May 14

Living is easy with eyes closed

May 14 - RFP I've been racking what's left of my brain to find a suitable topic to match one of my favorite John Lennon lyrics: 'Living is easy with eyes closed.' Then, it struck me. The words are a perfect description of serial prospects.

Serial prospects are like serial killers. They stalk agencies, tempt them with some sort of offer (i.e. new business) and then leave them in tatters.

Three serial prospects upended our agency in the first quarter. All three asked for full-blown creative proposals, in-person presentations and meeting the specific account team with whom they'd work. All three have subsequently gone silent. Some claimed that key decision-makers were on vacation (Man, that's my kind of vacation). Others said they were still weighing their decision (How many months does it take to choose an agency?). Then, there was the one who simply didn't respond to our follow-up inquiries. Nice.

Living is easy with eyes closed, especially when one is in the power position. These are heady times for serial prospects. They can dangle RFPs, pick at many brains as they like, select the best ideas and then go away on an extended vacation.

Another Lennon lyric from 'Strawberry Fields' comes to mind when thinking of serial prospects: 'It's getting hard to be someone, but it all works out.' We agency types move on and, somehow, it does all work out. But, how do serial prospects live with themselves?

I hope for their sakes they hang onto their jobs. Because, if I happen to see one of their resumes float across my desk, I just may play the role of serial prospect employer. And, that would be a hard day's night for some unsuspecting serial prospect.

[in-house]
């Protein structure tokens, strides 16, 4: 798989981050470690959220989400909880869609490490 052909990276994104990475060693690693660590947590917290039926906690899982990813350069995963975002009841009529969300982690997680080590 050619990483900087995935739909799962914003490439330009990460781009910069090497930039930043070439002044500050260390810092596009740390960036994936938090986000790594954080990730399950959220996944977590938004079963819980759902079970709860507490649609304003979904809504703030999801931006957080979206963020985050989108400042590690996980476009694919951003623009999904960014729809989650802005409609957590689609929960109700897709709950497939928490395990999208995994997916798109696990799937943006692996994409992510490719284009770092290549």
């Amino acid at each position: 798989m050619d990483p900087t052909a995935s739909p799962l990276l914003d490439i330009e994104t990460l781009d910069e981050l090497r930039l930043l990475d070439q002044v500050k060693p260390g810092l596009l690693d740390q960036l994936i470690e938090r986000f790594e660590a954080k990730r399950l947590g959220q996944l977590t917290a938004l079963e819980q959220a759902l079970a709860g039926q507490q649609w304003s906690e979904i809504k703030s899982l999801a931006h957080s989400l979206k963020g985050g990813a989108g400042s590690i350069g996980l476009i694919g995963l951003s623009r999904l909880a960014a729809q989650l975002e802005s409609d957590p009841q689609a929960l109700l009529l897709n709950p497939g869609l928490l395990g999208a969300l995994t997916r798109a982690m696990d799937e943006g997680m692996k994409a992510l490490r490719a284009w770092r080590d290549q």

Apr 24

You guys do know that’s our competitor’s product, right?

April 24 - Doh I tend to rail about the boorish behavior and mean-spirited treatment we’ve experienced at the hands of some prospective clients over the years. Typically, they involve prospects who demand a proposal within a very tight timeframe and then hang you out to dry. Or, others who pick your brain and then never respond to your inquiries about next steps. Then there are the clients who put the account up for review, tell you not to worry because the incumbent always has the advantage and then fire you.

that said, we can be just as dysfunctional as any prospect. We once so badly
mangled a new business opportunity that it’s actually become part of agency

prospect was based in the Midwest so we decided to have our New York and San Francisco offices 'co-own' the pitch. That was mistake number one. No one truly owned it
at all. Then, we had a few key people take vacations while the presentation was
being put together. That was mistake number two. Finally, we didn’t decide upon
the actual pitch team until the night before and never actually rehearsed. That
was the nail in the coffin.

the prospect was at least three connecting flights away from any major airport,
we opted to present by phone. Naturally, the technology froze. When we finally
got started, our ideas were met with stone-cold silence. The silence became
deafening. At one point, we asked, ‘So, what do you think of that idea?’ ‘We
tried it and it failed,’ they responded. Oh.

we presented a program theme based upon a classic rock song. We hadn’t done our
homework in order to find out another company was already using the same tune.

coup de grâce came when we presented an ‘out-of-the-box’
idea that involved having the product ‘show up’ at unexpected places (i.e. rock
concerts, sports stadiums, etc.). Again, silence. Finally, the prospect said,
‘You guys know that’s our competitor’s product on the screen, right?’ Game.
Set. Match.

meeting went so poorly that we had to laugh afterwards. Then, we buckled down
and got serious. We installed a number of new processes to make sure we never
again took a lead so lightly. In these times, leads can be like gold
(especially if they’re serious leads). So, I think I can safely say we’re done
showing a competitor’s product in any future new business presentations.